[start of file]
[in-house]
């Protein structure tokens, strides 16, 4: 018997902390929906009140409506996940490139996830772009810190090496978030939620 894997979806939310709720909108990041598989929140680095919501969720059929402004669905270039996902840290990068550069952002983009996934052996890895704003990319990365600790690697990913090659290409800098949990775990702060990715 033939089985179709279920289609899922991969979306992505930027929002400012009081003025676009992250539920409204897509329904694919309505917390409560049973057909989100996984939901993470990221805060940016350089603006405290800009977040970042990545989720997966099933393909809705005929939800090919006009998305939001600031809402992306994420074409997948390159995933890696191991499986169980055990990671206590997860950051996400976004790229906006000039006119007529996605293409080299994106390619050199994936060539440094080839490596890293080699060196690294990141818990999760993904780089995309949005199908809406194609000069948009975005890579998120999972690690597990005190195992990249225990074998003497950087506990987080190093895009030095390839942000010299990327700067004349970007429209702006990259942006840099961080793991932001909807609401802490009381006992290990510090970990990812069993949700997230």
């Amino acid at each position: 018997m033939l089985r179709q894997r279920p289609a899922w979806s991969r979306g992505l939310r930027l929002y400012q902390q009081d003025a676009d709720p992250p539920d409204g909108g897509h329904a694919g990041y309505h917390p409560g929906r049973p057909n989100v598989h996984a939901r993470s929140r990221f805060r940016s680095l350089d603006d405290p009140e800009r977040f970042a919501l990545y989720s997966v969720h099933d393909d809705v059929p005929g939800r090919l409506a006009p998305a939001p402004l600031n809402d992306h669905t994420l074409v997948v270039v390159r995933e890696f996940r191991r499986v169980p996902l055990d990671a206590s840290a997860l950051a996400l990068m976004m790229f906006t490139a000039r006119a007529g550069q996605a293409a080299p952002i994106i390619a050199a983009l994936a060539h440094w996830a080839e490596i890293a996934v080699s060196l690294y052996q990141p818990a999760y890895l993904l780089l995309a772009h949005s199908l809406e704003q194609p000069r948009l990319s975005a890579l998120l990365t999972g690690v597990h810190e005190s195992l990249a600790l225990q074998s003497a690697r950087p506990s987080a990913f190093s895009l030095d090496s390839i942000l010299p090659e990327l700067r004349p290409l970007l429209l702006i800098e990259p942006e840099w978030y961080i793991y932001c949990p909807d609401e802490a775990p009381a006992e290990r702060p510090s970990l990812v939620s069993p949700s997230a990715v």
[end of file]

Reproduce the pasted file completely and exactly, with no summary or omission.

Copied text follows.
[in-house]
């Protein structure tokens, strides 16, 4: 018997902390929906009140409506996940490139996830772009810190090496978030939620 894997979806939310709720909108990041598989929140680095919501969720059929402004669905270039996902840290990068550069952002983009996934052996890895704003990319990365600790690697990913090659290409800098949990775990702060990715 033939089985179709279920289609899922991969979306992505930027929002400012009081003025676009992250539920409204897509329904694919309505917390409560049973057909989100996984939901993470990221805060940016350089603006405290800009977040970042990545989720997966099933393909809705005929939800090919006009998305939001600031809402992306994420074409997948390159995933890696191991499986169980055990990671206590997860950051996400976004790229906006000039006119007529996605293409080299994106390619050199994936060539440094080839490596890293080699060196690294990141818990999760993904780089995309949005199908809406194609000069948009975005890579998120999972690690597990005190195992990249225990074998003497950087506990987080190093895009030095390839942000010299990327700067004349970007429209702006990259942006840099961080793991932001909807609401802490009381006992290990510090970990990812069993949700997230």
């Amino acid at each position: 018997m033939l089985r179709q894997r279920p289609a899922w979806s991969r979306g992505l939310r930027l929002y400012q902390q009081d003025a676009d709720p992250p539920d409204g909108g897509h329904a694919g990041y309505h917390p409560g929906r049973p057909n989100v598989h996984a939901r993470s929140r990221f805060r940016s680095l350089d603006d405290p009140e800009r977040f970042a919501l990545y989720s997966v969720h099933d393909d809705v059929p005929g939800r090919l409506a006009p998305a939001p402004l600031n809402d992306h669905t994420l074409v997948v270039v390159r995933e890696f996940r191991r499986v169980p996902l055990d990671a206590s840290a997860l950051a996400l990068m976004m790229f906006t490139a000039r006119a007529g550069q996605a293409a080299p952002i994106i390619a050199a983009l994936a060539h440094w996830a080839e490596i890293a996934v080699s060196l690294y052996q990141p818990a999760y890895l993904l780089l995309a772009h949005s199908l809406e704003q194609p000069r948009l990319s975005a890579l998120l990365t999972g690690v597990h810190e005190s195992l990249a600790l225990q074998s003497a690697r950087p506990s987080a990913f190093s895009l030095d090496s390839i942000l010299p090659e990327l700067r004349p290409l970007l429209l702006i800098e990259p942006e840099w978030y961080i793991y932001c949990p909807d609401e802490a775990p009381a006992e290990r702060p510090s970990l990812v939620s069993p949700s997230a990715v």